• Polling

Survey of 2022 Midterm Voters: Issue Dimensions of the 2022 Midterm Electorate

Tuesday, January 10, 2023 By Bryan Bennett
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Welcome to NAVIGATOR – a project designed to better understand the American public’s views on issues of the day and help advocates, elected officials, and other interested parties understand the language, imagery, and messaging needed to make and win key policy arguments.

What We Did: 2022 Midterm Voters Survey

The slides in this presentation are based on interviews with 5,013 registered voters who had already voted or planned to vote in the November election, with interviews conducted November 1st through November 14th . Support for Democratic candidates and Republican candidates in elections for Governor, Senate, and the House of Representatives have been adjusted to reflect the actual expected results as of November 14th . The analysis aims to provide a new tool for Americans to understand what happened in the 2022 election, why it happened…and what’s next.

What We Did: Issue Dimension Analysis

In 2020, Navigator looked at how the major issue debates of the presidential election shaped voting behavior. The analysis, modeled after Lee Drutman’s 2016 Voter Study Group analysis, showed the ways in which many ticket splitters and vote switchers tended to be cross pressured, falling on opposite sides of the ideological spectrum for “Economic” issues vs. “Social and Cultural” issues.

In 2022, Navigator Research decided to step back and assess a broader set of issues to illustrate the cross-pressures that defined the decisive swing voters in competitive House, Senate, and Gubernatorial races – beyond the usual “social issues” and including several dimensions of the public safety debate as well as political extremism and “MAGA.” The slides that follow dig deeper into some of these debates to paint a picture of the 2022 electorate – particularly those crucial swing voters who helped to deliver some historic surprise Democratic victories.

Previous 2022 midterm Navigator analyses have demonstrated the importance of abortion, inflation, and political extremism to voters in this election. This analysis takes a different approach, exploring the behavior of swing voters whose opinions on issues like these – and others – might have sent them different directions (to the right or the left) if the debates had been more salient for those voters in the campaigns for House, Senate, or Governor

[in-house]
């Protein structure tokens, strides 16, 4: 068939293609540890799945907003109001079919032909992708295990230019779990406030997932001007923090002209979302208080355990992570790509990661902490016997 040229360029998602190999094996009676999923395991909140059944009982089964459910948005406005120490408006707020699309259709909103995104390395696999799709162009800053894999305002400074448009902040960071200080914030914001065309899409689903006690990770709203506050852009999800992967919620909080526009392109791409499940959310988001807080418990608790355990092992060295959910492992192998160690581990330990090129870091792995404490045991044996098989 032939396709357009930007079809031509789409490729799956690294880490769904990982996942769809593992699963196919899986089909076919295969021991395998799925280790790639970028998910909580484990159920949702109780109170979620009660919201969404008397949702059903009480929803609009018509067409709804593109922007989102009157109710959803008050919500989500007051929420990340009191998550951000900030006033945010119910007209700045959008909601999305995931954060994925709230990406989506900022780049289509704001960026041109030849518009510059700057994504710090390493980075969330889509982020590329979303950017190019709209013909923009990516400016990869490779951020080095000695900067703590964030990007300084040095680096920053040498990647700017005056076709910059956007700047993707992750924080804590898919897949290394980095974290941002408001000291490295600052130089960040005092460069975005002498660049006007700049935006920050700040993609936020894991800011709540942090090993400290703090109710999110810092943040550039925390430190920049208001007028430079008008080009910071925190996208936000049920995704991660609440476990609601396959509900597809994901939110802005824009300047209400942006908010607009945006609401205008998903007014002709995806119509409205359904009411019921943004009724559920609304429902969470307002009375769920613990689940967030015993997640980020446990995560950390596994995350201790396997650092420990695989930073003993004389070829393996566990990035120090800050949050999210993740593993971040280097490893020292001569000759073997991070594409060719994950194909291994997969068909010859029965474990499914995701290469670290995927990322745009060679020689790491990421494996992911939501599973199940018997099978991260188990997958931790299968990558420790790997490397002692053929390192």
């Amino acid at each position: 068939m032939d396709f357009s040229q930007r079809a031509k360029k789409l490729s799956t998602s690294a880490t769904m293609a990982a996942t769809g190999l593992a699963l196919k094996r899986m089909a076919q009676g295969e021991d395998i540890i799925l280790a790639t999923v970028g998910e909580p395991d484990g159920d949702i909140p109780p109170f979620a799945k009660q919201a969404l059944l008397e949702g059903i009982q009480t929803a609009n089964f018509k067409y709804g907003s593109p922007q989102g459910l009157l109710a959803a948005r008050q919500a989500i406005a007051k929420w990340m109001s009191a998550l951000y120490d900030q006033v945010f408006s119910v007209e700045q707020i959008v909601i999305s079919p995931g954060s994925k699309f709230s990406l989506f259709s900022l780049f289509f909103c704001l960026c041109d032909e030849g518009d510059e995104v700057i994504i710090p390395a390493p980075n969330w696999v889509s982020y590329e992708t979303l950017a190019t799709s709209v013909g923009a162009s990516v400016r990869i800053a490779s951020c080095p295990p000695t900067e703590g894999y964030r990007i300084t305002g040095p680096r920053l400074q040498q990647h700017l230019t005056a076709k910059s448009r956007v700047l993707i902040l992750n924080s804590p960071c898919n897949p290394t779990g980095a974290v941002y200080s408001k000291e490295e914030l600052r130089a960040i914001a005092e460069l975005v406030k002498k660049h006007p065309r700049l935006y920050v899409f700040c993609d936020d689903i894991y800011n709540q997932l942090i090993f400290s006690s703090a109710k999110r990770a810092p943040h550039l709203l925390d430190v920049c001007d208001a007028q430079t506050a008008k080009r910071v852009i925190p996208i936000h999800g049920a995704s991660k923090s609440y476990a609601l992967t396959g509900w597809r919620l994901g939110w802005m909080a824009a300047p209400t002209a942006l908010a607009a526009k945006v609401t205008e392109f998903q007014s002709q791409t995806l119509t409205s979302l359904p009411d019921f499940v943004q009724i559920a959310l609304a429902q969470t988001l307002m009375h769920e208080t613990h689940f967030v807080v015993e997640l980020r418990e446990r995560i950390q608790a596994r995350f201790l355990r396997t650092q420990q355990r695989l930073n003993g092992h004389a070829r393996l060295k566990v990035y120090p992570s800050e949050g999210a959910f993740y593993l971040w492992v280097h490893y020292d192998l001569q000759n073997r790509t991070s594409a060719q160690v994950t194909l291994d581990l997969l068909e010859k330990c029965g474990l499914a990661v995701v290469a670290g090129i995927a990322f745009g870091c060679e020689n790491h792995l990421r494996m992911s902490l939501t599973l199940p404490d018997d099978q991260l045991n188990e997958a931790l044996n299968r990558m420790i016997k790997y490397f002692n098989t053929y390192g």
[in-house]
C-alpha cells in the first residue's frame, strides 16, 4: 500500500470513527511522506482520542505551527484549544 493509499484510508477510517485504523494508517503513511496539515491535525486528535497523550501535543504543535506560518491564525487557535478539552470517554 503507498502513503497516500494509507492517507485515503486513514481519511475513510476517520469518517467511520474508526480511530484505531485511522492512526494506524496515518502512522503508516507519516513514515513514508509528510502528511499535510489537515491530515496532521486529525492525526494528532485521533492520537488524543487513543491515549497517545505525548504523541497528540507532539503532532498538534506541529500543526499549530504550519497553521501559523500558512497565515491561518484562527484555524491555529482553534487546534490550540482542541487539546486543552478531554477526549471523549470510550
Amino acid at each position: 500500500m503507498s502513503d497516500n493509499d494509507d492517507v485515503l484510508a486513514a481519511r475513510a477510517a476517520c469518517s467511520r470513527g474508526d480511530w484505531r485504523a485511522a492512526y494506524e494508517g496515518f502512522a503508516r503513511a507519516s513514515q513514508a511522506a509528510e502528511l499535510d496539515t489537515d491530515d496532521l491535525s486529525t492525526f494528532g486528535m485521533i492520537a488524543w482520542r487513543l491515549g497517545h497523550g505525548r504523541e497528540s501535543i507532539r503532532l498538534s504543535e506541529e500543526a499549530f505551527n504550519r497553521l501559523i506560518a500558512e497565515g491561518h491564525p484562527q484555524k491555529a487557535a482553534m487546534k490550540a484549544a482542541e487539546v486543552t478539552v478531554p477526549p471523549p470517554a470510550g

Key takeaways

  • Nearly half of all voters in the 2022 midterm electorate sided more with progressive arguments in both economic and non-economic debates, while just a third were conservative on both sets of debates.
  • Among “winning swing” voters who clinched victories for Democrats in tough races, they held more progressive views on a range of issue areas, including the economy as well as non-economic debates. They were slightly more conservative on issues related to public safety, but so were House Democratic voters.
  • Those who were more progressive on both economic and non-economic issues (49%) went for Democrats by at least 70 points in House, Senate, and Gubernatorial races; those more conservative on both (33%) were more consolidated behind Republicans by at least 85 points in all races. Voters who were more conflicted between economic debates and non-economic issues also backed Republicans by sizable margins.
  • Majorities of voters – including critical “winning swing voters” – held progressive views on abortion, but many pro-choice voters who helped to clinch victories for Democrats in tough races were not progressive on other issues.

The Swing Voters Democrats Won Over Mostly Agreed With Them; MAGA & Extremism Debates Were Most Polarizing

“Winning swing” voters who helped Democrats win tough races – along with voters who backed House Democrats nationwide – were most progressive on the economy and MAGA & extremism, and less progressive on public safety issues.

  • Of the issue debates tested, House Republican voters were most progressive on economic debates though still conservative. They were furthest away from House Democratic voters and “winning swing” in their conservatism on MAGA & extremism.